Eggs freak me out a little. I tend to go for hours at a time without talking- sitting on the El, in class, at Time Out, doing my homework- and while outwardly I’m accomplishing things, inwardly I’m thinking things like, “Eggs are chicken ovum. Why do people eat those? Who ate the first one? Was it raw? Did he eat it because he saw a snake eat one? I wonder if bears eat eggs. What if a bear laid an egg? It would be furry. Wait, why would it be furry?” But unless you’re vegan, you need eggs to bake most everything. They act as a binder and a leavening agent and they’re a lot more convenient than some of their replacements. One egg also contains 13 essential nutrients including high-quality protein, foliate, iron and zinc. In my class I learned that “essential” means your body can’t make it, you need to eat it. I thought it was like, “dude, Number of the Beast is an essential album for any true metaler.” But I was wrong. Eggs also contain about 213 mg cholesterol each, which is a lot, and it’s all in the yolk, which is the part I like. So instead of eggs you could try cholesterol-free egg product, which I’ve had luck with in baking. It still contains eggs, though. To go totally egg-free in your heartier baking Ener-G isn’t too bad. It’s basically ruined any cake I ever added it to, though. Instead try mashing 1/2 a banana to replace one egg. The Post Punk Kitchen has some more suggestions like using flax seed and what not. I would never do that. Cousin’s, the raw vegan Turkish joint down the street from me has forever ruined flaxseeds in my eyes and in my mouth.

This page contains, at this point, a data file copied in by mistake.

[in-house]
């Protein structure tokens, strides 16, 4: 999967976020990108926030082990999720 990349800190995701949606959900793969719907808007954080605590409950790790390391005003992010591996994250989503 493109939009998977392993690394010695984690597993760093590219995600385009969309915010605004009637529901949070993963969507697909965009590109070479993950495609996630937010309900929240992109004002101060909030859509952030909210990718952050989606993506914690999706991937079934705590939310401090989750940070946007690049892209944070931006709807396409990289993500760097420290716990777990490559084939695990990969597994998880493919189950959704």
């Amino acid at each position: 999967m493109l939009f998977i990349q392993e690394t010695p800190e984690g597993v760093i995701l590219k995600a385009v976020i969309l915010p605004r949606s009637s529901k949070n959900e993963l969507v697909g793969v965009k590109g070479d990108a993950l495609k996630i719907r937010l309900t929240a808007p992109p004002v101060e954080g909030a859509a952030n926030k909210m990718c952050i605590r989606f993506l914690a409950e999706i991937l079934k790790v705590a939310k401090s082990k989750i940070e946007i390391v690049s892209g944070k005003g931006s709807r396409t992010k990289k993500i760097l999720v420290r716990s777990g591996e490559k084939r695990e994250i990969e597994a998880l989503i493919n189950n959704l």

The last thing I talk about in the video is sugar. Plain old sugar is cheap, it’s an item somewhat found in nature and it’s only 15 calories a teaspoon. It’s the most basic food on Earth. Eventually, everything you eat is turned into sugar by your body. Of course, it’s better to get it in harder-to-digest forms like fruit- fructose- but, the bottom line is, your body’s going to use it one way or another so shut up and eat it. If you have issues with sugar you should try a natural substitute like agave nectar, which digests similarly to fruit sugar, maple syrup, brown rice syrup, honey or even natural fruit juice. All of those are going to make your wet-to-dry ratio screwy, and I’m not good enough at math to figure that shit out for you so good luck.